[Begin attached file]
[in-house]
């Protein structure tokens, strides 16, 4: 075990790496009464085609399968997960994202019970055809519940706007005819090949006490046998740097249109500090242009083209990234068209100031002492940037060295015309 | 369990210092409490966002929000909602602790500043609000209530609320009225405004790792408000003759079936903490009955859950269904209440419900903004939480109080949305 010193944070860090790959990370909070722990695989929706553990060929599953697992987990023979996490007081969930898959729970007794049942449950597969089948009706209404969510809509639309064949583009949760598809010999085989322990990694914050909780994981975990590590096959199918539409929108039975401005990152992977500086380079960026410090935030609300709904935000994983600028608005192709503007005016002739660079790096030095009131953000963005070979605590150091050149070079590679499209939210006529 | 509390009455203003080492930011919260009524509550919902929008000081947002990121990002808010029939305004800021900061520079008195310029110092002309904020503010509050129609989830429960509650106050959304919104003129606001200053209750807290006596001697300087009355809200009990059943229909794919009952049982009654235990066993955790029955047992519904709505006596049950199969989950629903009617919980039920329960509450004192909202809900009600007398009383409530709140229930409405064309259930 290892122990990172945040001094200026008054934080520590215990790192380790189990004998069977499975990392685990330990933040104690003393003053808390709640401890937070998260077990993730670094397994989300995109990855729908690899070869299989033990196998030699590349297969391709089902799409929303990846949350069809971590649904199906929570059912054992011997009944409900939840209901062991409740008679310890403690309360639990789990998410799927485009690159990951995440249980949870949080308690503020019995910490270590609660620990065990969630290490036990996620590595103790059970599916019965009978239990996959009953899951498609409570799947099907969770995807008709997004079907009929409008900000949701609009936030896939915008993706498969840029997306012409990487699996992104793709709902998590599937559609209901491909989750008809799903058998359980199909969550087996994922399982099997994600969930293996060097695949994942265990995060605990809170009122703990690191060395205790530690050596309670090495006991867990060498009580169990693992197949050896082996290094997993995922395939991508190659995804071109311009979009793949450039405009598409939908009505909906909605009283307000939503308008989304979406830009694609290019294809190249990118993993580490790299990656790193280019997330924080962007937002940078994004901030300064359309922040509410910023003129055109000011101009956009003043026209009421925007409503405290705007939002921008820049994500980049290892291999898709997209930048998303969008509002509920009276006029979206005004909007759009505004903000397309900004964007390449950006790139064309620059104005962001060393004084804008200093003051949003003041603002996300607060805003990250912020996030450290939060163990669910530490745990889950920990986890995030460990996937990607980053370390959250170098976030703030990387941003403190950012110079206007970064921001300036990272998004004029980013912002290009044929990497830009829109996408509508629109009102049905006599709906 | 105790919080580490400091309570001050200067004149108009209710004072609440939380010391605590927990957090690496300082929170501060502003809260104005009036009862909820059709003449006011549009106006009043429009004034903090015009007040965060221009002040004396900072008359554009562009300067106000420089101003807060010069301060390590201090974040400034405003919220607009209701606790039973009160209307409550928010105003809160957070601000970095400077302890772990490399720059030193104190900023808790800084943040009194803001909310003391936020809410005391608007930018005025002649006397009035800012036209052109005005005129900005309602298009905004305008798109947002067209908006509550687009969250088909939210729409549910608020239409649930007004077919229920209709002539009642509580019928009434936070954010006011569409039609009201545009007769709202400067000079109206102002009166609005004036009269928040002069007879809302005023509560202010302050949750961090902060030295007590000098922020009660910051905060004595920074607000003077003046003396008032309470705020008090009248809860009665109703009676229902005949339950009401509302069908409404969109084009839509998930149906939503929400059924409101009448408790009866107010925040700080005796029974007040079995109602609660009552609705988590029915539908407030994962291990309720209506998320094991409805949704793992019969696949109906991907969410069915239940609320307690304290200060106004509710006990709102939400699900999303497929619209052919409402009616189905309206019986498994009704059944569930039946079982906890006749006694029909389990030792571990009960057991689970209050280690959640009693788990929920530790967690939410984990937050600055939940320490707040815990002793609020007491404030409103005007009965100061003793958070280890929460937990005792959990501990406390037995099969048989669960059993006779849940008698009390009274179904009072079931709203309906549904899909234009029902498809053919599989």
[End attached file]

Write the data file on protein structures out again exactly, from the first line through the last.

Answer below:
[in-house]
């Protein structure tokens, strides 16, 4: 075990790496009464085609399968997960994202019970055809519940706007005819090949006490046998740097249109500090242009083209990234068209100031002492940037060295015309 | 369990210092409490966002929000909602602790500043609000209530609320009225405004790792408000003759079936903490009955859950269904209440419900903004939480109080949305 010193944070860090790959990370909070722990695989929706553990060929599953697992987990023979996490007081969930898959729970007794049942449950597969089948009706209404969510809509639309064949583009949760598809010999085989322990990694914050909780994981975990590590096959199918539409929108039975401005990152992977500086380079960026410090935030609300709904935000994983600028608005192709503007005016002739660079790096030095009131953000963005070979605590150091050149070079590679499209939210006529 | 509390009455203003080492930011919260009524509550919902929008000081947002990121990002808010029939305004800021900061520079008195310029110092002309904020503010509050129609989830429960509650106050959304919104003129606001200053209750807290006596001697300087009355809200009990059943229909794919009952049982009654235990066993955790029955047992519904709505006596049950199969989950629903009617919980039920329960509450004192909202809900009600007398009383409530709140229930409405064309259930 290892122990990172945040001094200026008054934080520590215990790192380790189990004998069977499975990392685990330990933040104690003393003053808390709640401890937070998260077990993730670094397994989300995109990855729908690899070869299989033990196998030699590349297969391709089902799409929303990846949350069809971590649904199906929570059912054992011997009944409900939840209901062991409740008679310890403690309360639990789990998410799927485009690159990951995440249980949870949080308690503020019995910490270590609660620990065990969630290490036990996620590595103790059970599916019965009978239990996959009953899951498609409570799947099907969770995807008709997004079907009929409008900000949701609009936030896939915008993706498969840029997306012409990487699996992104793709709902998590599937559609209901491909989750008809799903058998359980199909969550087996994922399982099997994600969930293996060097695949994942265990995060605990809170009122703990690191060395205790530690050596309670090495006991867990060498009580169990693992197949050896082996290094997993995922395939991508190659995804071109311009979009793949450039405009598409939908009505909906909605009283307000939503308008989304979406830009694609290019294809190249990118993993580490790299990656790193280019997330924080962007937002940078994004901030300064359309922040509410910023003129055109000011101009956009003043026209009421925007409503405290705007939002921008820049994500980049290892291999898709997209930048998303969008509002509920009276006029979206005004909007759009505004903000397309900004964007390449950006790139064309620059104005962001060393004084804008200093003051949003003041603002996300607060805003990250912020996030450290939060163990669910530490745990889950920990986890995030460990996937990607980053370390959250170098976030703030990387941003403190950012110079206007970064921001300036990272998004004029980013912002290009044929990497830009829109996408509508629109009102049905006599709906 | 105790919080580490400091309570001050200067004149108009209710004072609440939380010391605590927990957090690496300082929170501060502003809260104005009036009862909820059709003449006011549009106006009043429009004034903090015009007040965060221009002040004396900072008359554009562009300067106000420089101003807060010069301060390590201090974040400034405003919220607009209701606790039973009160209307409550928010105003809160957070601000970095400077302890772990490399720059030193104190900023808790800084943040009194803001909310003391936020809410005391608007930018005025002649006397009035800012036209052109005005005129900005309602298009905004305008798109947002067209908006509550687009969250088909939210729409549910608020239409649930007004077919229920209709002539009642509580019928009434936070954010006011569409039609009201545009007769709202400067000079109206102002009166609005004036009269928040002069007879809302005023509560202010302050949750961090902060030295007590000098922020009660910051905060004595920074607000003077003046003396008032309470705020008090009248809860009665109703009676229902005949339950009401509302069908409404969109084009839509998930149906939503929400059924409101009448408790009866107010925040700080005796029974007040079995109602609660009552609705988590029915539908407030994962291990309720209506998320094991409805949704793992019969696949109906991907969410069915239940609320307690304290200060106004509710006990709102939400699900999303497929619209052919409402009616189905309206019986498994009704059944569930039946079982906890006749006694029909389990030792571990009960057991689970209050280690959640009693788990929920530790967690939410984990937050600055939940320490707040815990002793609020007491404030409103005007009965100061003793958070280890929460937990005792959990501990406390037995099969048989669960059993006779849940008698009390009274179904009072079931709203309906549904899909234009029902498809053919599989």